Indigenous trail crews empower the next generation of environmental stewards
Source: Western Confluence magazineVisit Article
Today on 01/25/2024 the ALCC Acoma program were awarded the Heart of the Land Award for Outstanding Leadership in Farming and Ranching award. The Acoma office’s work on their growing Traditional Farm Corps have focused on restoring local food systems through agriculture, seed, rematriation, & learning traditional knowledge that come from planting.
Source: Farm to Table New MexicoVisit Article
Grand Canyon Conservancy & Grand Canyon North Rim staff sat down with Crew 663 out of Zuni, New Mexico to talk about the work that they had completed on the North Rim.
Take a moment to learn about their connections to Grand Canyon, to learn about their culture & heritage, and what motivates them in their work and daily lives.
Source: National Park ServiceVisit Article
Across the Zuni Mountains landscape, ALCC is cultivating the next generation of local land stewards. In what is now known as El Morro National Monument, ALCC crews have spearheaded the Headland Trail project which consists of removing the existing asphalt trail and replacing it with “Sta-Lok” material, which is a paving material made of decomposed granite and crushed stone. The project also includes masonry work, such as foundation setting for trail curbing and retaining walls. This project will increase accessibility for visitors while creating a natural look.
Source: Zuni Mountain CollaborativeVisit Article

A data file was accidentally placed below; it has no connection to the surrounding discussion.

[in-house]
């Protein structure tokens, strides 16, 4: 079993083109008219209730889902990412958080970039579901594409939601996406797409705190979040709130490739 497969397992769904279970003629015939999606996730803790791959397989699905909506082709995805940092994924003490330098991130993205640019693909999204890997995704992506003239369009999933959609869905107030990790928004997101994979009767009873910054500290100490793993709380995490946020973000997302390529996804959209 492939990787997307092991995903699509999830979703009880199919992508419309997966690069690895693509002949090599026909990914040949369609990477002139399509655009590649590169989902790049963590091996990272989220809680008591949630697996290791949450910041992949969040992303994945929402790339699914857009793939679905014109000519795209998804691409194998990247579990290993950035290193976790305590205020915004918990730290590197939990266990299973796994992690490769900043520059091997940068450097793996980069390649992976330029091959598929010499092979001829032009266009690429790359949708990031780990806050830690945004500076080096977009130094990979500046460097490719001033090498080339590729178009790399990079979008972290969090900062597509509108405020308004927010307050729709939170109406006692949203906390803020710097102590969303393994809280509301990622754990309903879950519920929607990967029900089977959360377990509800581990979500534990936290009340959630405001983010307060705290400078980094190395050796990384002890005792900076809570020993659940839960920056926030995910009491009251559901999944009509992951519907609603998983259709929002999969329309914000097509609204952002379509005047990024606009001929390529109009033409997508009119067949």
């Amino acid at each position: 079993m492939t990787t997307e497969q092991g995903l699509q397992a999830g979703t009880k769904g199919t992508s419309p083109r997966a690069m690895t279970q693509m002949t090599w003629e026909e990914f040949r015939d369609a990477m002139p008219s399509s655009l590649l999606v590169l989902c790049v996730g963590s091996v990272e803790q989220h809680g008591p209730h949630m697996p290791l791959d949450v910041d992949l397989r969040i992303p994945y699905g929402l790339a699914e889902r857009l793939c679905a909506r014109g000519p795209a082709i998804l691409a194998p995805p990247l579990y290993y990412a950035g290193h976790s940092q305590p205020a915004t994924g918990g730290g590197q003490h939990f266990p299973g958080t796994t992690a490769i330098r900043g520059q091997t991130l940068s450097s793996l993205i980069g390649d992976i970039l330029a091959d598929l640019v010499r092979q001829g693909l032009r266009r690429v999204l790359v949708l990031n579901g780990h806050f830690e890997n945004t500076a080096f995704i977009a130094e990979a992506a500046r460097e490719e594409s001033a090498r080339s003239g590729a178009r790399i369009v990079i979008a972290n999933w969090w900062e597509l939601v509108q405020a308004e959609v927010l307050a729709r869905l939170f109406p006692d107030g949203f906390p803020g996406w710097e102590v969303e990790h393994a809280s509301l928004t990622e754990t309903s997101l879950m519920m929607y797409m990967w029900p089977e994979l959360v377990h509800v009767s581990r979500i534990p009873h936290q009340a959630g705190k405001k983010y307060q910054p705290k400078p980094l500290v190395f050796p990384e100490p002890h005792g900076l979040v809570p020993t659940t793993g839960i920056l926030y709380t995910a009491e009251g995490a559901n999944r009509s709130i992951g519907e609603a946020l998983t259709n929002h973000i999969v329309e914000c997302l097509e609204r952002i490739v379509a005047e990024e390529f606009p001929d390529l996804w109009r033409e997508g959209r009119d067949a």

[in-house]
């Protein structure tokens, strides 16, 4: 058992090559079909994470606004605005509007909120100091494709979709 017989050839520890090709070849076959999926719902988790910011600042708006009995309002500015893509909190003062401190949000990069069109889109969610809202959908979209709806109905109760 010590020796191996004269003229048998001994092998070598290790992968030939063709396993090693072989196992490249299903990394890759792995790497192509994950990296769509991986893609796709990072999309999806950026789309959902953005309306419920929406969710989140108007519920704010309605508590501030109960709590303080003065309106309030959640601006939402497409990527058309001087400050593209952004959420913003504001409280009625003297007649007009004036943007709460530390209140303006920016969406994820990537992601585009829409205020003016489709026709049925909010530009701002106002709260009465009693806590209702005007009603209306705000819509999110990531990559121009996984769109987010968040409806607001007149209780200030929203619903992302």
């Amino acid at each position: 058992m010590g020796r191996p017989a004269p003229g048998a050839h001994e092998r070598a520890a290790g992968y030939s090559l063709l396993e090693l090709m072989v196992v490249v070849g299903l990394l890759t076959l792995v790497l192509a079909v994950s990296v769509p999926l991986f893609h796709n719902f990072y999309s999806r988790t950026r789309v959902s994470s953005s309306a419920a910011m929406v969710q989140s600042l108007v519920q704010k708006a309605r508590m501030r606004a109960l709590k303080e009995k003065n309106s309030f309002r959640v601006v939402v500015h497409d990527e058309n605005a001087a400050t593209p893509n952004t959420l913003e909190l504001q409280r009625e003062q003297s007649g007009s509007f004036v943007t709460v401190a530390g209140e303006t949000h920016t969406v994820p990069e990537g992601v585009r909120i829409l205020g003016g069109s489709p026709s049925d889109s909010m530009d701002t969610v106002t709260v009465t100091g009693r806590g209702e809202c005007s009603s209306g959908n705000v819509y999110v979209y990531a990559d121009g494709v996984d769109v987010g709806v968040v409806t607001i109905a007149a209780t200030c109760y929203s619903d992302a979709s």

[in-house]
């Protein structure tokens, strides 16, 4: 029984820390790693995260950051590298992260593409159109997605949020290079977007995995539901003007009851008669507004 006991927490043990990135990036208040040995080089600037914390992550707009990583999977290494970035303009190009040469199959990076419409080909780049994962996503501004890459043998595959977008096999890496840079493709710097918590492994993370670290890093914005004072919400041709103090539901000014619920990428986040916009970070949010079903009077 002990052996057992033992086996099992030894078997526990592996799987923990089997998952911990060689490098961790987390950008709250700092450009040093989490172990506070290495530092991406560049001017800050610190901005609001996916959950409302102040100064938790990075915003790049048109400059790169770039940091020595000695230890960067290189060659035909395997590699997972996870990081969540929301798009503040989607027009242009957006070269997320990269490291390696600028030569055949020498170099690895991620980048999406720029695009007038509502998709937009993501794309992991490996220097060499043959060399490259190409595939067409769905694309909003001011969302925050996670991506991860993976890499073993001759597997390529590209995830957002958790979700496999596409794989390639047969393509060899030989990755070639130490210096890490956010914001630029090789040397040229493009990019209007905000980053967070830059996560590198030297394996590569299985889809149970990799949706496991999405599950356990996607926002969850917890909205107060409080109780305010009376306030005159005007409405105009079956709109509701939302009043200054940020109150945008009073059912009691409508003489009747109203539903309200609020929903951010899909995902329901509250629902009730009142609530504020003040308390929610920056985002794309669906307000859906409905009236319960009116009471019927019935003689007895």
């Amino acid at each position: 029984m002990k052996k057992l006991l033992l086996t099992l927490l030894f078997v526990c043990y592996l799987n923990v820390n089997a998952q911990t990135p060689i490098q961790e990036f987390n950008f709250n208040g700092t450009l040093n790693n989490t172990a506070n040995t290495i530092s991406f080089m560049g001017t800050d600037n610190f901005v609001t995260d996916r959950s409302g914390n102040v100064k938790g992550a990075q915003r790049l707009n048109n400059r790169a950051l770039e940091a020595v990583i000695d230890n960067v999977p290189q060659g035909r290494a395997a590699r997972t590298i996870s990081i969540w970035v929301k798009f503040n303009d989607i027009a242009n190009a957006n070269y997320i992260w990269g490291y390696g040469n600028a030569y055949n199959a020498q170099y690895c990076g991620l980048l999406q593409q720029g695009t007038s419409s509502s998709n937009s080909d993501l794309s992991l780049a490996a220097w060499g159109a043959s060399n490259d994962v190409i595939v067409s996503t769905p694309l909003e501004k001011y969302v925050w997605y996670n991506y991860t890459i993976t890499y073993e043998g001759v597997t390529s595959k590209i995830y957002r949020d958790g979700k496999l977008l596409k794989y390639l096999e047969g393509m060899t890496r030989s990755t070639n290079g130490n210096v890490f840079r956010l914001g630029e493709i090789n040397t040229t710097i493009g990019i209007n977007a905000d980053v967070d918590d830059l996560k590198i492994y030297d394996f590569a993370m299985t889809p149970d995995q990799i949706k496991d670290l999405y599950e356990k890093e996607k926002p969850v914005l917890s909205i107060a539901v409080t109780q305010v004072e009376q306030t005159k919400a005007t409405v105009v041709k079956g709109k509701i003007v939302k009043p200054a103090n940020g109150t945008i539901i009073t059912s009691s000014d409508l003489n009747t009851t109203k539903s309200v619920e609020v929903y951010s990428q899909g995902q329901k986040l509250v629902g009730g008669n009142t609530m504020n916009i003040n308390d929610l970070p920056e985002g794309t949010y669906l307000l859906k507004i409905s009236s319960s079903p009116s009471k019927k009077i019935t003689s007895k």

Here in Yosemite National Park, the Yosemite Ancestral Stewards program is an attempt to introduce a new generation of the original caretakers to the land, while creating pathways to employment and career opportunities for Indigenous youth.
Source: Apple NewsroomVisit Article
An Ancestral Lands Conservation Corp crew was doing stabilization work on the Tuzigoot National Monuments on Monday, July 31, 2023.
Source: The Verde Valley Independent & Camp Verde BugleVisit Article
The roars of chainsaws and ATV engines echoed last week through an area of the Coconino National Forest west of Flagstaff as youth crews collected and processed wood for Navajo and Hopi communities.
The crews are part of Wood for Life, which worked Thursday afternoon to repurpose downed trees from various forest health and restoration projects into much-needed firewood and building materials for nearby tribal communities.
Now in its fourth year, the program is the result of a partnership between the Ancestral Lands Conservation Corps, the National Forest Foundation, the U.S. Forest Service and more. This year, Wood for Life also received a $50,000 boost from the Arizona Lottery Gives Back program.
Source: azcentral.Visit Article
The map is a just a start to what those involved hope to accomplish. “Acknowledging the land is the very first step, but we have to make progress towards the second and third step of giving back to the land and making sure Indigenous people are at the tables and being properly consulted,” says Kiana Etsate-Gashytewa, a graduate of Northern Arizona University’s Applied Indigenous Studies and Political Science programs and an Ancestral Lands Conservation Corps Individual Placement (IP) of Zuni and Hopi heritage, to lead the mapping project. “That's my hope—and that we fight climate change in a way that we're able to help the land, ecosystems, and wildlife into their natural states.”
Source: Condé Nast TravelerVisit Article
The Fund supports efforts to increase equitable access to outdoor spaces and recreation opportunities, with a specific focus on community-led solutions that bring environmental benefits closer to home for marginalized communities. Ancestral Lands Conservation Corps is a new grantee involved in this incredible Action Fund.
Source: REI Co-op NewsroomVisit Article